High Court Of Andhra Pradesh
CIT Vs. Sarvaraya Textiles Ltd.
Assessment Year : 1984-85
Section : 31,32A
V.V.S. Rao And Ramesh Ranganathan, JJ.
R.C. No. 85 Of 1994
October 29, 2010
Ramesh Ranganathan, J. – Both the revenue and the assessee have sought a reference to this Court under section 256(1) of the Income-tax Act, 1961. The question referred for our opinion, at the instance of the revenue, is :
“Whether on the facts and circumstances of the case, i.e., assessee not having claimed investment allowance in the return, nor having created any investment allowance reserve, the Income-tax Appellate Tribunal was justified in directing that the assessee should be allowed an opportunity to create such a reserve within the meaning of Explanation to section 32A(4)?”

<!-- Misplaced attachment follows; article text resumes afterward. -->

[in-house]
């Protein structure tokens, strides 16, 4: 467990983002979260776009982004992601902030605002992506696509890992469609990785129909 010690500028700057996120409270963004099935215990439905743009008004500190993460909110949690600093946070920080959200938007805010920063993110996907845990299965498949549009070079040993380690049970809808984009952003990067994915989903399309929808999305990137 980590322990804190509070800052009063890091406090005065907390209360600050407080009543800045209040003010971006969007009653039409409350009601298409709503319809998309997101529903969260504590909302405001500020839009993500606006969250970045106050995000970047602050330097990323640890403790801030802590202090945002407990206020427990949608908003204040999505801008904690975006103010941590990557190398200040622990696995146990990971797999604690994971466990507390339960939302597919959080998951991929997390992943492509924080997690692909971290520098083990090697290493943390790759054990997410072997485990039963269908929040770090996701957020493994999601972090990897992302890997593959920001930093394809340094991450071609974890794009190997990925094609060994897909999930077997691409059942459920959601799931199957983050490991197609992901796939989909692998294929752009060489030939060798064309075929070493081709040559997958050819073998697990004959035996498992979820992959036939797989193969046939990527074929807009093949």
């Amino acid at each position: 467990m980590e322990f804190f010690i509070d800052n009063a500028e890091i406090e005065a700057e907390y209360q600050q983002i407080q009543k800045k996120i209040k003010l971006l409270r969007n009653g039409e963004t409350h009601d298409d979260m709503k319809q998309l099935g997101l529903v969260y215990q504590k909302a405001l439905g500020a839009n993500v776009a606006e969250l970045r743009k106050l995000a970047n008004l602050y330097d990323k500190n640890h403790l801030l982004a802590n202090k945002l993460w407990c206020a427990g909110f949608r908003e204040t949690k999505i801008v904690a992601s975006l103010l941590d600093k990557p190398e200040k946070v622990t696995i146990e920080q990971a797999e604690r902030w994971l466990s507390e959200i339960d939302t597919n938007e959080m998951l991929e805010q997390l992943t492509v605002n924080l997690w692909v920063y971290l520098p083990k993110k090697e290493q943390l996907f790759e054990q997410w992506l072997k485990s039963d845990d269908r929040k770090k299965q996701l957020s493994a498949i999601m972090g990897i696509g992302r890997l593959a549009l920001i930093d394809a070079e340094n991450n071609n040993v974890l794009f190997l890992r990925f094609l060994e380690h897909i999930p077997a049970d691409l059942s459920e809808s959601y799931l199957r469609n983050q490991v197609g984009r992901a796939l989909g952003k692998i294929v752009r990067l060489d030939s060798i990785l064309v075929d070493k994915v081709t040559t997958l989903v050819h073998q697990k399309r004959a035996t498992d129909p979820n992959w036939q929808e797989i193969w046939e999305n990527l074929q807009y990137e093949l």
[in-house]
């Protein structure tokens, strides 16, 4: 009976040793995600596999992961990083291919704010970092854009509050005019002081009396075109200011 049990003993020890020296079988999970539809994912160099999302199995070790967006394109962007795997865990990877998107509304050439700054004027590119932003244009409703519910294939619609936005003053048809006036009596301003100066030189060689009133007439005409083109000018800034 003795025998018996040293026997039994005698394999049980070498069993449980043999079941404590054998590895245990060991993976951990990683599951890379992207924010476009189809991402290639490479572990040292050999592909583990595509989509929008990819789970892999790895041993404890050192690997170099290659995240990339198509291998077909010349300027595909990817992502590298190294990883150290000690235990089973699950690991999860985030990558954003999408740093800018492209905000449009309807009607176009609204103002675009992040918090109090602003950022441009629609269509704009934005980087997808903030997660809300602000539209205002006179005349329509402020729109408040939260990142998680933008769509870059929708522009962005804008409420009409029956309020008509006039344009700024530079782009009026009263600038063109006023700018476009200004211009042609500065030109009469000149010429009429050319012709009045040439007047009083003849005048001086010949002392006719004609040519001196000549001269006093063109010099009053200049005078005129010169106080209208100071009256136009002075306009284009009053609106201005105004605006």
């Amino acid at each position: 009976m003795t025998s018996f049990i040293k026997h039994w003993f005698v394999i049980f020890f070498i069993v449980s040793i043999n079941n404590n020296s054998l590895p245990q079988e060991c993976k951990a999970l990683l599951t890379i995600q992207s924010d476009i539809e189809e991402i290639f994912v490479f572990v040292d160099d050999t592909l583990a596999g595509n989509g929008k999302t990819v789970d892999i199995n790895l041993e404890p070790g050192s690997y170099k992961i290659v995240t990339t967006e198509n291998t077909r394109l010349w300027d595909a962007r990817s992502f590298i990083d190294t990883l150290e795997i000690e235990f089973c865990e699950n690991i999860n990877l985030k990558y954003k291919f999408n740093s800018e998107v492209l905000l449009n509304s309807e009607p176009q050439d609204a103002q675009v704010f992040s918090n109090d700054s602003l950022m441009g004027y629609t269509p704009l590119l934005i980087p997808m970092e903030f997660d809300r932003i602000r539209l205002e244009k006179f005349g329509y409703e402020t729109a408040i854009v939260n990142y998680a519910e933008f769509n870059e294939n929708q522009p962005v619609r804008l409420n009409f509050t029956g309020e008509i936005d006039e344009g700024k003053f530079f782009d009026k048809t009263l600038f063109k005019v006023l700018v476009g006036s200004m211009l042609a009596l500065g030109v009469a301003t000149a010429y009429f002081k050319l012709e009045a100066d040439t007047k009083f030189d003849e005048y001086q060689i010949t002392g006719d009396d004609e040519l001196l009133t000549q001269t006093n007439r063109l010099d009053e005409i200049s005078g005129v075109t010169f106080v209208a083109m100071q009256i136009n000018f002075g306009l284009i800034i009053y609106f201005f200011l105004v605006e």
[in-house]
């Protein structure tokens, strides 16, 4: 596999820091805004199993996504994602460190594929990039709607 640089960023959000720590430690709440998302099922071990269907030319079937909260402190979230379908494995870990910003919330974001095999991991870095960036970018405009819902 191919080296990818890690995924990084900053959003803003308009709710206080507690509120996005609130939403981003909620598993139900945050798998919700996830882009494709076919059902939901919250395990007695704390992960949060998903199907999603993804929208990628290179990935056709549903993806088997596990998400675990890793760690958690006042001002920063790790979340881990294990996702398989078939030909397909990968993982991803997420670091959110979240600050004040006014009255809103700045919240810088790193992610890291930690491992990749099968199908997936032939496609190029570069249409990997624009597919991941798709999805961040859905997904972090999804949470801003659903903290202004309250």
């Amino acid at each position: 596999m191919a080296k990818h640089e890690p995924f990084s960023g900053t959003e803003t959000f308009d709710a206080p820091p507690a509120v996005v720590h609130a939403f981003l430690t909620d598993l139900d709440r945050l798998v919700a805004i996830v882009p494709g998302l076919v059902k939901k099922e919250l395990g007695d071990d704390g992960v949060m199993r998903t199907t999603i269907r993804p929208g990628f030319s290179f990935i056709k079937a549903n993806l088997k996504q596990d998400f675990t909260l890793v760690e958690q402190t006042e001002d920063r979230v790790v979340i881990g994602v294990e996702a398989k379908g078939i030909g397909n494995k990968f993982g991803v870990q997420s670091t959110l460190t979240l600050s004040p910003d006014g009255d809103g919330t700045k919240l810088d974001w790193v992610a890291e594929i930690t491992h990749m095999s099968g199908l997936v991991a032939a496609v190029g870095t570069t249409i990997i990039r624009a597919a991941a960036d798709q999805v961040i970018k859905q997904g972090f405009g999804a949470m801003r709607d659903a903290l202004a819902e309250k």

The question referred to us for our opinion at the instance of the assessee is :
“Whether on the facts and circumstances of the case, the Tribunal was right in holding that the expenditure of Rs. 36,36,386 was a capital expenditure and not in the nature of current repair, as claimed by the assessee?”
Question referred at the instance of the assessee:-
2. It would be convenient to first deal with the question referred for our opinion at the instance of the assessee.